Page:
In recent years, stem-cell research, a branch of human genetics, has emerged as one of the most promising frontiers in medicine. While UC Davis does not have a human genetics program at present, the university and the Lawrence Livermore National Laboratory are national leaders respectively in plant and animal genetics and human genetics. The ideal program would be driven by the holder of an endowed faculty chair, supported by two junior researchers, who can work collaboratively with UC Davis, Lawrence Livermore National Laboratory, and Cancer Center physicians and scientists to advance the understanding of cancer genetics and potential gene-based therapies.

If you have questions, please contact Krista Rindell at (916) 734-9433 or e-mail krista.rindell@ucdmc.ucdavis.edu.

Researcher

Among the newest and most promising areas of cancer research, immunotherapy (or biological therapy) seeks to make use of the body's natural immune function to fight cancer or to lessen the side effects of chemo- and radiation therapies.

The relationship between cancerous tumors and the immune system is not fully understood. It is possible that cancers may develop when the immune system either breaks down or fails to function normally. Unlike other diseases, cancer cells "mask" their presence to the immune system and grow unchecked.  Researchers and clinicians in the field of immunology are developing therapies for repairing, stimulating, or enhancing the immune system's response to cancerous cells.

Immunotherapy has tremendous therapeutic promise: it is free of the harmful side-effects of chemotherapy and radiation, free of the risks and consequences of surgery, and, because immunotherapy utilizes the body's "built in" cellular disease-fighting mechanisms, it has the potential to combat malignancies, detected and otherwise, anywhere in the body.

Immunological therapies are alike in that they approach disease at the sub-cellular level, where cell function is continually regulated and cell health is maintained. A number of approaches are being explored to enhance the efficacy of the body’s own antibodies in fighting cancers.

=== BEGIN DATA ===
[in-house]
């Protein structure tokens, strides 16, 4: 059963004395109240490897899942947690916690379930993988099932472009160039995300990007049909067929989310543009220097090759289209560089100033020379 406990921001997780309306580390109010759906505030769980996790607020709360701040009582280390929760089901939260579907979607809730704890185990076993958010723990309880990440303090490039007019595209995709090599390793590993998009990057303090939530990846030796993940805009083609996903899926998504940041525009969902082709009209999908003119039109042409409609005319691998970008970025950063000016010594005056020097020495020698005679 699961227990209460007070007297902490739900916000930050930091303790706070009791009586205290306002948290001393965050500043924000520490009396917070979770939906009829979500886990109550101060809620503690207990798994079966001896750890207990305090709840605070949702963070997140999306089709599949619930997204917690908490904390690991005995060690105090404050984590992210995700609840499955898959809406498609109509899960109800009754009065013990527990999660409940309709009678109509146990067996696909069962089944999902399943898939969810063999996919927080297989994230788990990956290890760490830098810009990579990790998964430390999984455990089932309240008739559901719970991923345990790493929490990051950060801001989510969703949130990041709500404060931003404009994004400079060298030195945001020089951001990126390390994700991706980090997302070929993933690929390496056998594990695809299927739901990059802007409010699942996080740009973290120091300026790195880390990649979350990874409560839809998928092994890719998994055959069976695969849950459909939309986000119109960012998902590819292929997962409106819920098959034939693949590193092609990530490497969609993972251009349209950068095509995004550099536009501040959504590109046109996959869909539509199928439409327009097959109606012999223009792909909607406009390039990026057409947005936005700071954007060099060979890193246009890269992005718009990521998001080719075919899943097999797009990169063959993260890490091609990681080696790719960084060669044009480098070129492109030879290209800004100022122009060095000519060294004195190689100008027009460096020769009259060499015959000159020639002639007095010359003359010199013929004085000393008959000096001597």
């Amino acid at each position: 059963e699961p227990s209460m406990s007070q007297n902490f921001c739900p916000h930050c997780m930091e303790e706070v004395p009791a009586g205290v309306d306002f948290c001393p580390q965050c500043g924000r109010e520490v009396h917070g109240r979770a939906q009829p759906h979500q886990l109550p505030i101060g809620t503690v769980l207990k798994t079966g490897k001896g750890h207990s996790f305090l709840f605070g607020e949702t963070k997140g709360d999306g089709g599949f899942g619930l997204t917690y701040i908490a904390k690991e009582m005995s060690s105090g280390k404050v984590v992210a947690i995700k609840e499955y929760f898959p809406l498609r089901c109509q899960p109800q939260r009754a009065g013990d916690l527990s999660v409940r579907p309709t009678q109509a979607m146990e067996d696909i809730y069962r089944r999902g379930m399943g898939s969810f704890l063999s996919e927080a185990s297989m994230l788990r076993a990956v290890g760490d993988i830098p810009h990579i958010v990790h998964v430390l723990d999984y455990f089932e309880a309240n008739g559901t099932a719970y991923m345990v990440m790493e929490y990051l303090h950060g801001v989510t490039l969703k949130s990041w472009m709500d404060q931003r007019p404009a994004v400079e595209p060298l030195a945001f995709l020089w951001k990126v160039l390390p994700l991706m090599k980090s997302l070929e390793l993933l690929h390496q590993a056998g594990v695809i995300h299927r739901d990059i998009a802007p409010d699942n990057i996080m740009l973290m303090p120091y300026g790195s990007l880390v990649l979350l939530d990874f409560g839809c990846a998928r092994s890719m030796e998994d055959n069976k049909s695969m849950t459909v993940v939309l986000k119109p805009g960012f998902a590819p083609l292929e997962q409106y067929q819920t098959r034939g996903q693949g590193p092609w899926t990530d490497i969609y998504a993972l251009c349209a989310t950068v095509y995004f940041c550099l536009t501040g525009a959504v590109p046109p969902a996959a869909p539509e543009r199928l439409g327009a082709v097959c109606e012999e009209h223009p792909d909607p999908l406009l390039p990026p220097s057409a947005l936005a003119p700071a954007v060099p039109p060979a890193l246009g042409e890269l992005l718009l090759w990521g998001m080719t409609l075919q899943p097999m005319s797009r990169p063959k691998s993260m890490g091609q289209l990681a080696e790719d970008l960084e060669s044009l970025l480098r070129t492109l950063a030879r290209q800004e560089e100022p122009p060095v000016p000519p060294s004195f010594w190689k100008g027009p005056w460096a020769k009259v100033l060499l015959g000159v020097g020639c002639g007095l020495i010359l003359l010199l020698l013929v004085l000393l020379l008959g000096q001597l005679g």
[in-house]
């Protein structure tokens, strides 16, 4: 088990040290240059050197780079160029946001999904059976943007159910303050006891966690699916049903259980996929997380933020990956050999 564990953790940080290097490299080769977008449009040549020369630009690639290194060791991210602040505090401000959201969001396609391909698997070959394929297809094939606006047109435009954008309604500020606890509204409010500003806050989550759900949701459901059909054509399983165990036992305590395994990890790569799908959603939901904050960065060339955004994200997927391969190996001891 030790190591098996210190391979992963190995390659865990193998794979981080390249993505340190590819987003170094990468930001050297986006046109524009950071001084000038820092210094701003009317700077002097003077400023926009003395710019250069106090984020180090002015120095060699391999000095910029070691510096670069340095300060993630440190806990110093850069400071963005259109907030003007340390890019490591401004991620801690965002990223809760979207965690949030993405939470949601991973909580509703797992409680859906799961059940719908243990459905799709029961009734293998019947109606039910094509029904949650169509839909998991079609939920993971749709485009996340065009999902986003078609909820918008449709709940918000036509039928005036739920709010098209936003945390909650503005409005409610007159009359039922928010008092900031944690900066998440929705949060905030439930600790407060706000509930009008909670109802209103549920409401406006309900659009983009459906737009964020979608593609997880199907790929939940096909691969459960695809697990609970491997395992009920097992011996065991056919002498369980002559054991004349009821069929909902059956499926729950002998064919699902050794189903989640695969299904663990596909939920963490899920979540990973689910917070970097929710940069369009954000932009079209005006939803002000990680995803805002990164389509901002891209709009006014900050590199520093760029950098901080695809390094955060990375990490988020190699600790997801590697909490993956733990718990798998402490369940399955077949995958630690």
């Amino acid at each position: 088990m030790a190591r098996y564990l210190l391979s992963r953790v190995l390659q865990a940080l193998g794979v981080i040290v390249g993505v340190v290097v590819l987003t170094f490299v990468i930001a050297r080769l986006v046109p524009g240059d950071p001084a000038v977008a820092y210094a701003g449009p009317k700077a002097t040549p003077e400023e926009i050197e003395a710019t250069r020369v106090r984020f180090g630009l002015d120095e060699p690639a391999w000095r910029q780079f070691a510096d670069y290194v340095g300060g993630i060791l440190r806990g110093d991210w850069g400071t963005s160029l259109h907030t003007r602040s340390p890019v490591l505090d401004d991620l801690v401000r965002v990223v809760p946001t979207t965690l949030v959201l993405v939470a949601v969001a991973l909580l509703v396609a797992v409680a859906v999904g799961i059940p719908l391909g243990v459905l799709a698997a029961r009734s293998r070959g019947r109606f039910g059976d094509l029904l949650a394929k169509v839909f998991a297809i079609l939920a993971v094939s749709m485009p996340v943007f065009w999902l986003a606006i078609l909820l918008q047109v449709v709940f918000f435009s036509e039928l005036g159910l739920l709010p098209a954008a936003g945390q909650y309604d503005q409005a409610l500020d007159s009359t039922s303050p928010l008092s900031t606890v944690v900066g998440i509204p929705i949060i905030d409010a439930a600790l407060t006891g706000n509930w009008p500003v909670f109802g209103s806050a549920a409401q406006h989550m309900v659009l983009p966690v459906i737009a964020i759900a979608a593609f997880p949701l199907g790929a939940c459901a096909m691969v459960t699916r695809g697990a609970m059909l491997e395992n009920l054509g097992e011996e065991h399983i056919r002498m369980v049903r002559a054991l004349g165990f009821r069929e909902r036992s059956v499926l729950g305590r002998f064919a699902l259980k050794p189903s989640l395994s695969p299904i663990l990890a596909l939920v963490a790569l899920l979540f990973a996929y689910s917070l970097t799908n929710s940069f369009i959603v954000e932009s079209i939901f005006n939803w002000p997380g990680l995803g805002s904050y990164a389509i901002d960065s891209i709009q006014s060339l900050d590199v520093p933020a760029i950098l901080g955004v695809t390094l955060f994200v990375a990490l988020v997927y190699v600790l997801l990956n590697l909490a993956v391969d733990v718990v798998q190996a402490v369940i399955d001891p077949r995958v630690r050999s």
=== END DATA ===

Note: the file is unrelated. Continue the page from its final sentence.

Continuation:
Biological Response Modifiers (BRMs): Biologists and chemists in recent years have learned how to replicate a number of components (such as antibodies and cytokines) that are produced by the immune system. These substances are given to cancer patients to boost, direct, or restore the body's ability to fight disease. BRMs have many potential uses, such as reversing the process of pre-cancerous cells, making cancer more easily recognizable to the immune system, preventing the spread of cancer, or simply helping healthy cells recover after chemotherapy and radiation treatment. Some of these treatments are now standard for some cancers; most are still only being administered as part of clinical trials.

Tumor cell vaccines: Doctors have been successful in creating antigens (the chemicals that call antibodies into action) from cancerous tissue from the patient or from cancerous tissue derived elsewhere. Clinical trials are underway using tumor cell vaccines to treat a number of cancers: melanoma, kidney, ovarianbreastcolorectallung, and leukemia.

Antigen vaccines: Genetic research has unlocked the codes of many antigens that can now be mass-produced. This makes it possible to treat a patient with large numbers of antigens with the purpose of stimulating an immune response to a specific cancer. Some antigens produce immune reactions to more than one form of cancer.

DNA vaccines: These have an advantage over antigen and tumor cell vaccines in that they instruct the cell to continually produce a specific disease-fighting antigen.

Other DNA therapies involve the direct treatment of cancer cells by actually replacing damaged genes or adding new genes to make cancer cells more responsive to cancer drugs.

At the UC Davis Comprehensive Cancer Center, under the direction of Dr. Fu-Tong Liu, important breakthroughs are being made towards the development of biological therapies. Dr. Liu, Chairman of the Department of Dermatology and noted allergy and immunology researcher, discovered a family of proteins, galectins, which have been found to have key roles in asthma, as well as melanoma and basal cell carcinoma.

In initial clinical trials, Galectin-3 has proven to be an extremely accurate marker in distinguishing cancerous from benign nodules in the thyroid. While this diagnostic procedure is still being tested, it suggests that thousands of patients may be spared unnecessary surgeries. It has also been shown that Galectin-7 plays an important role in "switching off" the cell, a normal part of the cellular life cycle that malfunctions in cancers.

Further applied research could result in the development of targeted drug therapies that interact with galectins to treat cancer.

At present, the UC Davis Medical School faculty does not have an immunologist fully dedicated to cancer research. The ideal program would be driven by the holder of an endowed faculty chair, supported by two junior researchers, who can leverage the exceptional immunological resources in the health system's North-Central California Center for AIDS research, the California National Primate Research Center, and the UC Davis Center for Comparative Medicine.

If you have questions, please contact Krista Rindell at (916) 734-9433 or e-mail krista.rindell@ucdmc.ucdavis.edu.